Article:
The genre-blurring band take us through their dream-like single “Why Won’t You Wait” and everything we can expect from their third upcoming album.
They’ve been keeping it low-key over the past few months, but now Australian band Tora are ready for a comeback with their new single “Why Won’t You Wait”. Meeting at the border of R&B and indie-pop, the group effortlessly oscillate between ethereal harmonic soundscapes and woozy hypnotic guitars on the track. Accompanying the single with a scenic video shot in forests of France and Belgium, the group enlist Dutch model Gigi Ringel for an artistic visual designed by Rein Kooyman.
“The song is about long-distance relationships and feeling trapped on the other side of the world from someone you love, afraid that too much time and space will make you drift apart,” the band revealed. “This might be a feeling many people are struggling with during the pandemic with borders closed and the world locked down.”
Spending the past year unifying as a band, the group came together to solidify their sonic identity and draw upon different inspirations. With their third album set for release early September, the group caught up with us talking the difficulties of creating an album during lockdown, experimenting with different sounds, and their reaction to gaining support from Elton John.
Check out the video and interview below now…
Hi Tora – how has the last year been for you as a band?
Strangely enough, it’s actually been a very unifying time for us as a band, as we have had the luxury of months and months in the studio together we really had the chance to dive deep together creatively and solidify our sonic and visual identity.
How would you describe your sound? Would you say it fits into a specific genre?
Our sound is a melting pot of genres, we draw inspiration from many places so it’s hard to place in a single genre, we tend to be genre-fluid and not box ourselves in with labels as much as possible. Some say indie electronic, chillwave, alternative pop, but in the end, we leave by the listener to decide.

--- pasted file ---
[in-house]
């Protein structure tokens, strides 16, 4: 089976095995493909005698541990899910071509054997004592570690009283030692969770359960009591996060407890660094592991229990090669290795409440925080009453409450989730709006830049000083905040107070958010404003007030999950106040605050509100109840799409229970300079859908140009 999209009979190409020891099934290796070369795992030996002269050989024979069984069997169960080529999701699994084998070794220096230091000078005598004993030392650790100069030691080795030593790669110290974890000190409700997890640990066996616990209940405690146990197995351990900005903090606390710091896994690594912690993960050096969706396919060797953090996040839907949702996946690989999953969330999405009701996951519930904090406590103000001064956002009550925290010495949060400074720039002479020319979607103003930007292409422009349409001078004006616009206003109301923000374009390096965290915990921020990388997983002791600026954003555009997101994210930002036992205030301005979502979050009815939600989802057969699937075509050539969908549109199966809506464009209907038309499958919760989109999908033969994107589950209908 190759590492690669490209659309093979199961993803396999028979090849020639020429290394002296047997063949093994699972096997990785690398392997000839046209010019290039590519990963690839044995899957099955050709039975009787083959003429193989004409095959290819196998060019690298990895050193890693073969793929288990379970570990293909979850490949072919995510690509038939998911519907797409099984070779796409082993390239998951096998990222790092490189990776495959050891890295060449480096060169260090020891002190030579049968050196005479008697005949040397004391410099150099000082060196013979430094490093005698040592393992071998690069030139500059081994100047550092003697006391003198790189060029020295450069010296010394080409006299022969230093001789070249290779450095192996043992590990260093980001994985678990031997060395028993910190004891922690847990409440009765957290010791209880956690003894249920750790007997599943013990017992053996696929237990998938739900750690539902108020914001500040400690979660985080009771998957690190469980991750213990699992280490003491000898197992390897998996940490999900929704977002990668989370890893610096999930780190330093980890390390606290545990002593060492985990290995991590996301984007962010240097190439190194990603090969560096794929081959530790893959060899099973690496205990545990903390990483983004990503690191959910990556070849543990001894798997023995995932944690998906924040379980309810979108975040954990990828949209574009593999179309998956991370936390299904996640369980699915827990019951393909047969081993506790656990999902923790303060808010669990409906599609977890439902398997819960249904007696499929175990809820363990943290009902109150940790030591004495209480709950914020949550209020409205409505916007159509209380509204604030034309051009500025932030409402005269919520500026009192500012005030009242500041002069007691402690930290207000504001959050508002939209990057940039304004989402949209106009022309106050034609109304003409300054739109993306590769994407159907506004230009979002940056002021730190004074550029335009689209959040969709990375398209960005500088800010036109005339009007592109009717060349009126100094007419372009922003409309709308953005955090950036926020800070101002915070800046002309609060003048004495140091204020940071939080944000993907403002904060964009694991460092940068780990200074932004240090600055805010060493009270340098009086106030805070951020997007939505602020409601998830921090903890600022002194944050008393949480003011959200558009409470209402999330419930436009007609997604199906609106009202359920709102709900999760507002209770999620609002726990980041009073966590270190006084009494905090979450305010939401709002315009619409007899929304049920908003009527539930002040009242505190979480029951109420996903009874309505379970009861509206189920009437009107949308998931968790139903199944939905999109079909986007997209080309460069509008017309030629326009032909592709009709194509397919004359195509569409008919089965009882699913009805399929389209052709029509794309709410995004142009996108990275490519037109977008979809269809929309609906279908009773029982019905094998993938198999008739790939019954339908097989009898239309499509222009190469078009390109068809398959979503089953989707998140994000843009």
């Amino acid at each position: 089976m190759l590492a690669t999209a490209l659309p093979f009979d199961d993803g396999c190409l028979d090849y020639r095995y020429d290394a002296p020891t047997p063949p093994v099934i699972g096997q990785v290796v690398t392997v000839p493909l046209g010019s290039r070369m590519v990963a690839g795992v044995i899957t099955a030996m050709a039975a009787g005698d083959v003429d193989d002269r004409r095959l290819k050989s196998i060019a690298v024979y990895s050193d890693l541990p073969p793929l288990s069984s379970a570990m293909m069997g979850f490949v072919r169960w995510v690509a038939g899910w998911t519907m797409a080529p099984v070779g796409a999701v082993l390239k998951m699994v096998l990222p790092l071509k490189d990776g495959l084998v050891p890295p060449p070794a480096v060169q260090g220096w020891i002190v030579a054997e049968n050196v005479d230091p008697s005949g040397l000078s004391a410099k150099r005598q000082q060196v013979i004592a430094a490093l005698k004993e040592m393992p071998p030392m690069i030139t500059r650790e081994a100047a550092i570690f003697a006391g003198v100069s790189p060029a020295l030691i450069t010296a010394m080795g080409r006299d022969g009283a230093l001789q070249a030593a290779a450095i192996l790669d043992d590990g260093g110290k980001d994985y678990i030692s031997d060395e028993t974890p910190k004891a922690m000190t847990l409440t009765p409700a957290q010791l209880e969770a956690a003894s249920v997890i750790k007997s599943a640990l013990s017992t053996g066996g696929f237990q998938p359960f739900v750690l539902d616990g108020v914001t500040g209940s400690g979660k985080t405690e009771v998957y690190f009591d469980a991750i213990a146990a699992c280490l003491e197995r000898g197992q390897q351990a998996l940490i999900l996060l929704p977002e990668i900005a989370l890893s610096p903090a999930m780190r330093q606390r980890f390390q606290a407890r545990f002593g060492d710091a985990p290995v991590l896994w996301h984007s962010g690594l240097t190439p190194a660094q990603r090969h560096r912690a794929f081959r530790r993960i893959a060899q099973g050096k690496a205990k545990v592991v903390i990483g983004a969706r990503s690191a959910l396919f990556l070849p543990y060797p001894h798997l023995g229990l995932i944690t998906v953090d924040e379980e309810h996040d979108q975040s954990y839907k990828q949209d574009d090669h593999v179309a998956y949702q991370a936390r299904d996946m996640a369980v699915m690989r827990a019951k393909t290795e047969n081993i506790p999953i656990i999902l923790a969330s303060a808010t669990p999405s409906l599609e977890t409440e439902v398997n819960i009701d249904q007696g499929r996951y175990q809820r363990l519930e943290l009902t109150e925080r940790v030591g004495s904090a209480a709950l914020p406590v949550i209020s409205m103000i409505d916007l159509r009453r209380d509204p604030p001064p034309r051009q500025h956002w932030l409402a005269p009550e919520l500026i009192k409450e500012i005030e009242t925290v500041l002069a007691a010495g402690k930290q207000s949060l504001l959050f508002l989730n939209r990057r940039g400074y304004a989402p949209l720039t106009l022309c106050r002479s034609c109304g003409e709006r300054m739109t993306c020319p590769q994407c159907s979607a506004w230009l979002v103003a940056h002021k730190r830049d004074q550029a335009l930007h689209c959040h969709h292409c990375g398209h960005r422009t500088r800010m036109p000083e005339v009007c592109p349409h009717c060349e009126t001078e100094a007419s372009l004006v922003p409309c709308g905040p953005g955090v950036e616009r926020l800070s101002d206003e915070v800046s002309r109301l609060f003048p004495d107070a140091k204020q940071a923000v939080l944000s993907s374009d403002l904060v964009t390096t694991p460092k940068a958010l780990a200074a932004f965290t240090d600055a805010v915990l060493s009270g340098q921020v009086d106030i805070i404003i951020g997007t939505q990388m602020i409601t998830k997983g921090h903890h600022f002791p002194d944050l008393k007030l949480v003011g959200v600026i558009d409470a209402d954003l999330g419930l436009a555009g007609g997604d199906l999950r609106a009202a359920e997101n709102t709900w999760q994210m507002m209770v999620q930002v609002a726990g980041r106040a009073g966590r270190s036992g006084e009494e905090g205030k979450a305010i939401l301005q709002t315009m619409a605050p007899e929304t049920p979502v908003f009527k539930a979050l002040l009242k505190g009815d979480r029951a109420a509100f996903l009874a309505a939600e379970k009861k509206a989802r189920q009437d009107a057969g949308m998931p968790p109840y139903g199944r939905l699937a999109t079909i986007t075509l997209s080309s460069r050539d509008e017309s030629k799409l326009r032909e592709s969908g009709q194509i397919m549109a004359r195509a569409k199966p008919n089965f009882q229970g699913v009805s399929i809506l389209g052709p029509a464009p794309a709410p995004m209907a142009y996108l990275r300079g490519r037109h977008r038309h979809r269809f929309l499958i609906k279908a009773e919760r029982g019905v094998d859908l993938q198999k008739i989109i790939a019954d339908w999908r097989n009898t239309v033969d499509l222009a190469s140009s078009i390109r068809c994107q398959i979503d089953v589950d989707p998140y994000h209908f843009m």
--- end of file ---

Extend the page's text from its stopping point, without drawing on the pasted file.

Who would you say is your biggest musical inspiration?
There are many, a few of the key influences would be James Blake, Bon Iver, Frank Ocean, John Mayer, Bonobo, Little Dragon…but believe us, there are many more.
Congratulations on the release of “Why Won’t You Wait”, can you tell us about the meaning behind the song?
Thank you! The song is about long-distance relationships and feeling trapped on the other side of the world from someone you love, afraid that too much time and space will make you drift apart. This might be a feeling many people are struggling with during the pandemic with borders closed and the world locked down.
What inspired the music video for the song?
We worked with Bob Sizoo and Rein Kooyman on the video and the concept was inspired by string theory and particle entanglement, with an abstract idea that even when people are apart they are still entangled in each other on a level that is unseen by the naked eye.
This latest single is taken from your upcoming album A Force Majeure, what has it been like recording for this album?
For this album, the recording process was really smooth and enjoyable as we rented a nice studio in Amsterdam for the last year and filled it up with instruments, so we had lots of time and gear to experiment and hone in on the ideas. It really felt like the first proper studio album in that sense, as in the past we made our music in our lounge rooms and bedrooms for the most part.
This will be your third album, will it differ from the previous projects you have worked on?
I think this album is just another step further in our evolution, we put more time and focus into each component of the album from song meanings, lyrics, concepts, instrumentation, production and pretty much everything imaginable. We had the luxury of time during COVID so we were able to hone into the details more without touring and distractions of everyday life.
What would you say has been the most challenging part of recording an album during the pandemic?
I think the most challenging part was the lack of social interactions, this was a blessing and a curse as we had so much time but you need external energies to inspire and provoke thoughts, so without that it can take longer to reach creative breakthroughs.
In the past you have received support from the likes of Elton John and Annie Mac, what has it been like to get that type of recognition?
To be honest, it is totally weird, but it’s a nice affirmation and certainly helps us stay motivated when people recognize the work we do.
Which artist would you love to collaborate with in the future?